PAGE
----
The difference may seem small, but if you are paying $20k a MONTH for your Heroku bills, not to mention supporting 3k servers for your app on AWS (or insert provider x), do you still think hiring a $100k/year sysadmin is such a bad decision?
The devs can still develop a method to quickly deploy code... or just use Asgard, and avoid all of the chaos that can happen if something goes wrong. The sysadmins understand your code and how it is interacting with the server. You don't end up paying tons of money to support a very basic application that has simply never been optimized.
Sysadmins in a devops world do not usually have any control over when builds can be pushed - they assist with optimizing. So if something breaks, the blame falls on devs, not ops.
Unoptimized app (rapgenius example): $20k/mo = $240k/year
Sysadmin: ~$100k+/year and a minor (given devops mentality) increase in deploy time = priceless
Not all cases are the same, but the start-up mentality doesn't usually work at scale.
Can you explain with some technical depth how you are actually deploying/configuring the app, what languages/libraries are supported, where/how DBs & external services are run/connected to, how web traffic gets routed/proxied to the apps, etc?
Happy to answer specific questions
When you know what's in the pipeline, it's even more exciting. Keep up the good stuff guys.
And that's a good thing. I realise Heroku is devsexy but having compared the two for a serious production app for bigco (a contest that EY won hands down) this architecture is long-term more resilient and adaptable.
So to me it's a sort of Engine Yard, BYO VMs. Ok. What is that, Devops as a Service? Nice look, btw.
Do you guys have any plans to support OpenStack clouds?
BTW your FAQ still lists $7
Yes. The $9 per server per month gives you: starting your app by provisioning, configuring and deploying. Monitoring and managing it as well as on going scaling, backup, add-ons, load balancers and other management features like continuous deployment or central logging features.
1. Hooks in the server configuration process that would allow you to do custom package installation and configuration. I know you can deploy to your own servers, but I'd rather specify configs in my app somewhere and have Cloud66 apply them as needed, a la chef recipes or puppet patterns.
2. Hooks into the deployment process to perform additional deployment related tasks.
As for hooks: We have hooks and API to start a deployment after your git commit or CI gives us a go ahead and are working to add post-deploy hooks so you can chain up the deployment to other systems you have.
Also, is there any Redis support?
For the reference, any server: virtual / physical or any size. Since we don't sell the servers, we only charge for provisioning, deploying and configuring as well as the on-going management (scaling, monitoring, backups, add-ons) per server.
Redis is coming soon (we use it ourselves and deploy our stack with Cloud 66 - so really keen to get it working so we can deploy and managed our own stack fully automated with Cloud 66!)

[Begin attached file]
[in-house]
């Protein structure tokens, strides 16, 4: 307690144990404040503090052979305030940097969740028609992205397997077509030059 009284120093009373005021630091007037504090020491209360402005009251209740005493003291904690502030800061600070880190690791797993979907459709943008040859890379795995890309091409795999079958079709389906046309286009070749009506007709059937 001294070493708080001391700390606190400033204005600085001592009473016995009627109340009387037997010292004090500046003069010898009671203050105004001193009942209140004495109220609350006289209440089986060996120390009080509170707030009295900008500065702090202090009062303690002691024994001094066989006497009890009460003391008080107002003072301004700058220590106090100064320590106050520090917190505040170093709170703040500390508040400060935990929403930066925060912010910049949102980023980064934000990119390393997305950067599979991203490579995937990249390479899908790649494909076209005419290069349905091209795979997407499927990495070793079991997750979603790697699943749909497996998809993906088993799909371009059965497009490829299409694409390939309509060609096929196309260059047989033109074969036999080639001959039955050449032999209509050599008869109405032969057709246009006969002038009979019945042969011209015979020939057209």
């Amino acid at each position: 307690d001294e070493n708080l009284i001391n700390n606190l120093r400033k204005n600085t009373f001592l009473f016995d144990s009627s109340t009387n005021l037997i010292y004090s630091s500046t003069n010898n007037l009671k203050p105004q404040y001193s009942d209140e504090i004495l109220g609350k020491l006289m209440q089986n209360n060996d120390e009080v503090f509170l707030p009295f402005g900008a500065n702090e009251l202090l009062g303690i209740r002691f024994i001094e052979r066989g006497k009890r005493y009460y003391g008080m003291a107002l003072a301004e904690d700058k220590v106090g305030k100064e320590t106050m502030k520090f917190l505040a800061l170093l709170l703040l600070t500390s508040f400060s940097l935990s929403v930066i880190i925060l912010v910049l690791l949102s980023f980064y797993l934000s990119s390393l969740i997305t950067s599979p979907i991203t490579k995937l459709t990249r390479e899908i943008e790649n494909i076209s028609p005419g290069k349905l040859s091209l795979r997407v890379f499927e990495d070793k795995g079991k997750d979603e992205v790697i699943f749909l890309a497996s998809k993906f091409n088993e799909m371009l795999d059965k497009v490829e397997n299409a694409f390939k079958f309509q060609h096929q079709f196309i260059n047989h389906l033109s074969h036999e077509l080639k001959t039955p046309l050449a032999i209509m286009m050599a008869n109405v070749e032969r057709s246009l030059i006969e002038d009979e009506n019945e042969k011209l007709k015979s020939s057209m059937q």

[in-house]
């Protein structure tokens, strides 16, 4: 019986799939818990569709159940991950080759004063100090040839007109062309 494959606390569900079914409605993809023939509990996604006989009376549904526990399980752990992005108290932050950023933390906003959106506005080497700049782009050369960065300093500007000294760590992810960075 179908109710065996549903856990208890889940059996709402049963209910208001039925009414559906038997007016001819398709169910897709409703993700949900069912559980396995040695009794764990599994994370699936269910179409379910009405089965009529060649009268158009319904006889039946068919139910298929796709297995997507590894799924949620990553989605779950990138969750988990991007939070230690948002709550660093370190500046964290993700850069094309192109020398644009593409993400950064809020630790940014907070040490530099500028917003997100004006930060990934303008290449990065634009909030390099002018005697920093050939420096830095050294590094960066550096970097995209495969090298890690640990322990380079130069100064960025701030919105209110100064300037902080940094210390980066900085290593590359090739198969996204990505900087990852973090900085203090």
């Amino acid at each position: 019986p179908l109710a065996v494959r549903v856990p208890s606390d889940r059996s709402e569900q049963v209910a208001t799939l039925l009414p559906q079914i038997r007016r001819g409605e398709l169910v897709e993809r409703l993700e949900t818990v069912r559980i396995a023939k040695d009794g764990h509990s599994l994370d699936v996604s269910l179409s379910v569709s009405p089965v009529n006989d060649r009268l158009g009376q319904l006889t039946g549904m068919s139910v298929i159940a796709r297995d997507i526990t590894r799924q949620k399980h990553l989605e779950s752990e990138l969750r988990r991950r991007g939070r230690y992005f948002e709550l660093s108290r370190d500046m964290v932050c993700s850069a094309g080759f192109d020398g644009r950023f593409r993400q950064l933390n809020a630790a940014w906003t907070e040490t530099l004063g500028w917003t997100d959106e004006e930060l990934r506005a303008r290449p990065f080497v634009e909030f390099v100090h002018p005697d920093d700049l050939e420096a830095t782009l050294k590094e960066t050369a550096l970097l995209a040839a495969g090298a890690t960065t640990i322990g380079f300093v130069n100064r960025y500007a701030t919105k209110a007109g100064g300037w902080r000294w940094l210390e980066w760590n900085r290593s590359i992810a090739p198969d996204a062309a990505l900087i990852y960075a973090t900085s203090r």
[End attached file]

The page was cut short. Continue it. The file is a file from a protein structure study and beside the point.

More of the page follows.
I really do think that there is a place in the market for something like this, and the more providers you support, the better off both you and your customers are.
1. node.js support is coming soon!
2. We're going to have at least one self-hosted real-time push solution in our app store (think Socket.io or Faye).
3. The whole reason we started Cloud 66 is to give developers more control over what traditional PaaS doesn't let you do. It's your server, you have full root shell access to it. If we don't do it (yet), you can always do it yourself!
One of the main bonuses of Heroku is not necessarily the web/worker process management but the easy ability to manage: email, SSL, nosql, and tons of other misc stuff you need for an app.
With limited dev resources, its way easier to just let Heroku handle all that config. The default app setup and sys admin is not as big a deal.
Cloud 66 however doesn't end at the end of deployment. It actively manages the app by monitoring the processes, making it extremely easy to add load balancers, scale web servers or background processes, add SSL certificates, schedule backups with one click and a lot more.
It also has an app store which is growing. We would love to hear you feedback about those features.
My app won't take the load in my current VM unless we run nginx / unicorn.
When you don't want to run the servers yourself, you can use services like appfog and nodejitsu (there may be more like those), which run a CloudFoundry stack.
When you decide "Hey, I want to run it on my server(s)", then you just setup their open source stack (there's even an automatic setup process for this) on your server and you're running on your own machine.
I assume I can't do that with your service, can I?
Yet when I visit my account (signed up a while ago) it's forcing me to a credit card page regardless of which option I choose?
Or maybe will wok on top of the heroku buildpacks?
2. Can I choose the linux distribution?
3. Can cron jobs be set up?
4. What about stuff like scout/monit etc ?
5. What about redis/memcaches/mysql/postgres?
However, it is always good to remember, all the boxes are yours and you have shell root access to them. So if we don't support something right now, you can always jump on the box and do it yourself the the Pro way!
We don't want to push our users to fixed upgrade windows, so we let them choose when it's convenient for their business to have the updates and then act accordingly.
Sorry, couldn't help it ;)